This book was Christie’s first published novel, and is also the first glance her readers got of Poirot, the odd Belgian detective who would feature in some of her biggest hits, like Murder on the Orient Express.  Hercule Poirot, Arthur Hastings, and DI Japp (apparently) all make many appearances in later novels.  Christie admitted that she based this trio on the Holmes-Watson-Lestrade relationship, and it shows.  Poirot is no Holmes, though.  He’s a short, older foppy gentleman with slight OCD and a paunchy belly. No girl is going to have a crush on Poirot, that’s for sure.

The book opens with the dimwitted Hastings home from WWI and visiting friends at Styles.  There’s his old friend John Cavendish, and his aloof and beautiful wife Mary.  The matriarch, Emily Inglethorp and her (new) second husband, Alfred. The younger brother Lawrence, the ‘ward’ Cynthia, and the secretary Evelyn. The poison expert, Dr. Bauerstein.

Within a few days, the matriarch of the household has been poisoned, and everyone suspects her new second husband.  This being a murder mystery, the action obviously does not end there. Poirot gets involved to help determine who committed the murder and how.  Was she murdered via the coffee? Her nightly cocoa?  The sleeping powders?  Who burned her newly-written will?

I thought it was a good mystery, and though not as smart as Poirot, I’m nowhere near as dumb as Hastings.  So I saw some of the twists coming beforehand, but didn’t anticipate the denouement.  I think that’s about the perfect experience for a murder mystery.  You feel smart enough since you saw some of the clues and drew correct conclusions, but you’re still surprised in the end.

I found this book, despite the lovely mystery, to be lacking in characterization.  I could see glimmerings of the truth about Mary Cavendish (who looked like Downton Abbey’s Lady Mary in my imagination) and Cynthia. I could picture the moody Lawrence or the no-nonsense Evelyn.  I could see a love story brewing here and there, but it was like looking through the haze. Hastings was stupid and dull, but as the narrator we see most of the action through his eyes.  It’s a bit like swimming through jello, trying to glean any information from his incompetent retelling. As such, I felt a bit impatient for the plot to zoom along, since characters alone were not sufficient to make this book worthwhile.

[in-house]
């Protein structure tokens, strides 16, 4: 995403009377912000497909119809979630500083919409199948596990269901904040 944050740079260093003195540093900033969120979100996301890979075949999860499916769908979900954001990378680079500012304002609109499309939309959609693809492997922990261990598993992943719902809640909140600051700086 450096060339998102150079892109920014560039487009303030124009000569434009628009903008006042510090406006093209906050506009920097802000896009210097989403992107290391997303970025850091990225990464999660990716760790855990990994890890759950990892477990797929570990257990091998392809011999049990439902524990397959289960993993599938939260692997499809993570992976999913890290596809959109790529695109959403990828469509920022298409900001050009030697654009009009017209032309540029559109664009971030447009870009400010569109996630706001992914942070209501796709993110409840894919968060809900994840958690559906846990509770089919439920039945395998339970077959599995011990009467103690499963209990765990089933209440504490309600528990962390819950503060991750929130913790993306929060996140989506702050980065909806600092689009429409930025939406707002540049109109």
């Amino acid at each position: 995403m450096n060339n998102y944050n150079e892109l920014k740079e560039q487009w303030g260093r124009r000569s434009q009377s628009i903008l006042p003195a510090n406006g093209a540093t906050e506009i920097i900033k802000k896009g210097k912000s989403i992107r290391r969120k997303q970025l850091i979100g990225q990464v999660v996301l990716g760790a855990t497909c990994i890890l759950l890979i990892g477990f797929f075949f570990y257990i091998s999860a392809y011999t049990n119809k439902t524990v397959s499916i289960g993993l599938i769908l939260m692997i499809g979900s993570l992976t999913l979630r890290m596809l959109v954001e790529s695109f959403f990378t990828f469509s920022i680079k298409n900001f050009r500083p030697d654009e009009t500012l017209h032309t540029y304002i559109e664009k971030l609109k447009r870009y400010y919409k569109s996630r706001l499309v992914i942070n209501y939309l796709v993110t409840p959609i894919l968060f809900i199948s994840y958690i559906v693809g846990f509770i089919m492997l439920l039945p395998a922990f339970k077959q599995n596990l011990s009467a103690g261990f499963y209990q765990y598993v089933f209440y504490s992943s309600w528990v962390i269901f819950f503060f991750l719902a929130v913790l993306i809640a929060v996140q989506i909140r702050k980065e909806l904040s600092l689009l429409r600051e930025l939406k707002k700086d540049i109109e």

So I didn’t love it–characters are really important.  But I still enjoyed it, because Christie is really good at this murder mystery stuff.  I think next time, I just need to go for one of the stories without Hastings in it.

My previous foray into the works of Christie was soured by a lot of antisemitism.  I’m pleased that this book had…less.  A few unsavory mentions of so and so being ‘a Jew’, as if it were an insult.  A really and truly unfortunate tale of one of the people dressing up in blackface, using burned corks to color her hair dark, in order to put on what must have been an incredibly appalling skit. It’s a thin line when you read old fiction.  Shakespeare has a lot of mentions about jewish people, about black people (more than you would think anyway, given that it was the 16th century in England) and they can make a reasonable 21st century person feel a bit uncomfortable.  On the other hand, Shakespeare wrote Othello and The Merchant of Venice.  Christie’s tidbits of casual and horrifying racism/antisemitism are far more disturbing in their thoughtless inclusion where they are not needed.  They come from a place of undeniable privilege and ignorance, and betray a nonchalance that makes me a little sick.  A Telegraph article about Christie’s antisemitism had this quote: The stereotyping made me squirm. But would I erase it? Never: to see antisemitism so endemic in the works of a highly-respected and best-selling author is to understand a period of history – and its horrific consequences.

Like taking medicine, it’s important to look back and to be horrified. That’s the only way to avoid doing horrifying things again.  And judging by the comments from incensed Christie fans claiming there’s nothing antisemitic about her works, I’m guessing this sentiment is warranted.

But that article also compares Christie’s casual antisemitism to Mark Twain’s very purposeful discussion of the black experience in America during a time of slavery and abject destitution.  They are not the same.  Christie is not interested in examining these prejudices, any more than Jane Austen was interested in the plight of the lady’s maid. Her prejudices are just there, making it obvious that she thought them nothing to be ashamed of.  So my feelings of guilt at reading and enjoying Christie’s books continue.  But she seemed so nice in that Doctor Who episode…and there’s that picture of her surfing!  Disappointing.